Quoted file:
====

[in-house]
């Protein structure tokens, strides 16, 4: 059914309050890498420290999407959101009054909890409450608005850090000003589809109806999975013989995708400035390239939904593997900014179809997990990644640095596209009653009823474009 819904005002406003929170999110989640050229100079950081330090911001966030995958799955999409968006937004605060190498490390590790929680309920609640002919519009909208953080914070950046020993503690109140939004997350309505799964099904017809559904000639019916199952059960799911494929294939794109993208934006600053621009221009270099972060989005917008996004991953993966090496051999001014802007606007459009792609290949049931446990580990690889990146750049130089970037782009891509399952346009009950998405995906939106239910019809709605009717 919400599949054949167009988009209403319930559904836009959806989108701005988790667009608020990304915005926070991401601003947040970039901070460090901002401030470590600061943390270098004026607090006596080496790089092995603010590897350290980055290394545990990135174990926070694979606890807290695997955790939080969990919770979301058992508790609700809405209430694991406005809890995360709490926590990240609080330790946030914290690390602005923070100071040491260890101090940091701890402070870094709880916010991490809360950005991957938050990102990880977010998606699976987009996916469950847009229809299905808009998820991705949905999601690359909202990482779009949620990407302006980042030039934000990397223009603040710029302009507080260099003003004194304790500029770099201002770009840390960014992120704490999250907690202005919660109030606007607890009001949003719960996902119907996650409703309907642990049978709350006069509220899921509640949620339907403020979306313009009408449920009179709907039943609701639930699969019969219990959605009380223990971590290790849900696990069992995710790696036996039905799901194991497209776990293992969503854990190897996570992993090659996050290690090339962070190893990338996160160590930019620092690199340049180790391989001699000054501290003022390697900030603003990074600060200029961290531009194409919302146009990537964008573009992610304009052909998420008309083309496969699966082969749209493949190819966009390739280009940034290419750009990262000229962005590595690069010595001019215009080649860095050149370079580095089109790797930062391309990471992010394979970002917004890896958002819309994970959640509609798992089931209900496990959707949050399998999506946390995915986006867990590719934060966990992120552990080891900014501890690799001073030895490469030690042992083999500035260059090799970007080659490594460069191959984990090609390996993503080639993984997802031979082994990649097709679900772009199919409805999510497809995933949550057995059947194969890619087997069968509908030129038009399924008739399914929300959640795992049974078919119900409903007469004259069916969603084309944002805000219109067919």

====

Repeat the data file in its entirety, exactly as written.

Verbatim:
[in-house]
């Protein structure tokens, strides 16, 4: 059914309050890498420290999407959101009054909890409450608005850090000003589809109806999975013989995708400035390239939904593997900014179809997990990644640095596209009653009823474009 819904005002406003929170999110989640050229100079950081330090911001966030995958799955999409968006937004605060190498490390590790929680309920609640002919519009909208953080914070950046020993503690109140939004997350309505799964099904017809559904000639019916199952059960799911494929294939794109993208934006600053621009221009270099972060989005917008996004991953993966090496051999001014802007606007459009792609290949049931446990580990690889990146750049130089970037782009891509399952346009009950998405995906939106239910019809709605009717 919400599949054949167009988009209403319930559904836009959806989108701005988790667009608020990304915005926070991401601003947040970039901070460090901002401030470590600061943390270098004026607090006596080496790089092995603010590897350290980055290394545990990135174990926070694979606890807290695997955790939080969990919770979301058992508790609700809405209430694991406005809890995360709490926590990240609080330790946030914290690390602005923070100071040491260890101090940091701890402070870094709880916010991490809360950005991957938050990102990880977010998606699976987009996916469950847009229809299905808009998820991705949905999601690359909202990482779009949620990407302006980042030039934000990397223009603040710029302009507080260099003003004194304790500029770099201002770009840390960014992120704490999250907690202005919660109030606007607890009001949003719960996902119907996650409703309907642990049978709350006069509220899921509640949620339907403020979306313009009408449920009179709907039943609701639930699969019969219990959605009380223990971590290790849900696990069992995710790696036996039905799901194991497209776990293992969503854990190897996570992993090659996050290690090339962070190893990338996160160590930019620092690199340049180790391989001699000054501290003022390697900030603003990074600060200029961290531009194409919302146009990537964008573009992610304009052909998420008309083309496969699966082969749209493949190819966009390739280009940034290419750009990262000229962005590595690069010595001019215009080649860095050149370079580095089109790797930062391309990471992010394979970002917004890896958002819309994970959640509609798992089931209900496990959707949050399998999506946390995915986006867990590719934060966990992120552990080891900014501890690799001073030895490469030690042992083999500035260059090799970007080659490594460069191959984990090609390996993503080639993984997802031979082994990649097709679900772009199919409805999510497809995933949550057995059947194969890619087997069968509908030129038009399924008739399914929300959640795992049974078919119900409903007469004259069916969603084309944002805000219109067919």